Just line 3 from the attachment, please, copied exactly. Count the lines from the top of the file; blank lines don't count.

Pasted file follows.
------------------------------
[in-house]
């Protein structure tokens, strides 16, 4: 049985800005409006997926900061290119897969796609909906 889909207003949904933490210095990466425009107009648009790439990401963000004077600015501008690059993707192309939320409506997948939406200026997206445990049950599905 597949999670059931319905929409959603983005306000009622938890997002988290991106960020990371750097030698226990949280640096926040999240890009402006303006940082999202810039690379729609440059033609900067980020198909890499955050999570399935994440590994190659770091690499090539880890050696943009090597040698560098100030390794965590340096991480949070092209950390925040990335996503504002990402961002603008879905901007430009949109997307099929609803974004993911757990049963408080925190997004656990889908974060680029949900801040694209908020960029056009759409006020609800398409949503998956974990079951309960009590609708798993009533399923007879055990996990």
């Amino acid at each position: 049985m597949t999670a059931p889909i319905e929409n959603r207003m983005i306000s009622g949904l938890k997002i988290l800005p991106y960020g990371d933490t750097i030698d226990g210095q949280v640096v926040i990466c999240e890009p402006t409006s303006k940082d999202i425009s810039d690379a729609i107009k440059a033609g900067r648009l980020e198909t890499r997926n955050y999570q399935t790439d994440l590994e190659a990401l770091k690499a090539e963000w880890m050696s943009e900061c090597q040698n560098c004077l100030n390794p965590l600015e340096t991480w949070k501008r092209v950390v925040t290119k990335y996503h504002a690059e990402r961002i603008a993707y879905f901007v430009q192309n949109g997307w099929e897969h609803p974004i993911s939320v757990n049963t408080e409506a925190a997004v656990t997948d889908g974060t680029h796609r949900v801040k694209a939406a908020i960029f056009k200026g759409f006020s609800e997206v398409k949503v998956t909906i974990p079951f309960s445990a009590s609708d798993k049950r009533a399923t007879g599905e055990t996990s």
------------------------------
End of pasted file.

């Amino acid at each position: 049985m597949t999670a059931p889909i319905e929409n959603r207003m983005i306000s009622g949904l938890k997002i988290l800005p991106y960020g990371d933490t750097i030698d226990g210095q949280v640096v926040i990466c999240e890009p402006t409006s303006k940082d999202i425009s810039d690379a729609i107009k440059a033609g900067r648009l980020e198909t890499r997926n955050y999570q399935t790439d994440l590994e190659a990401l770091k690499a090539e963000w880890m050696s943009e900061c090597q040698n560098c004077l100030n390794p965590l600015e340096t991480w949070k501008r092209v950390v925040t290119k990335y996503h504002a690059e990402r961002i603008a993707y879905f901007v430009q192309n949109g997307w099929e897969h609803p974004i993911s939320v757990n049963t408080e409506a925190a997004v656990t997948d889908g974060t680029h796609r949900v801040k694209a939406a908020i960029f056009k200026g759409f006020s609800e997206v398409k949503v998956t909906i974990p079951f309960s445990a009590s609708d798993k049950r009533a399923t007879g599905e055990t996990s």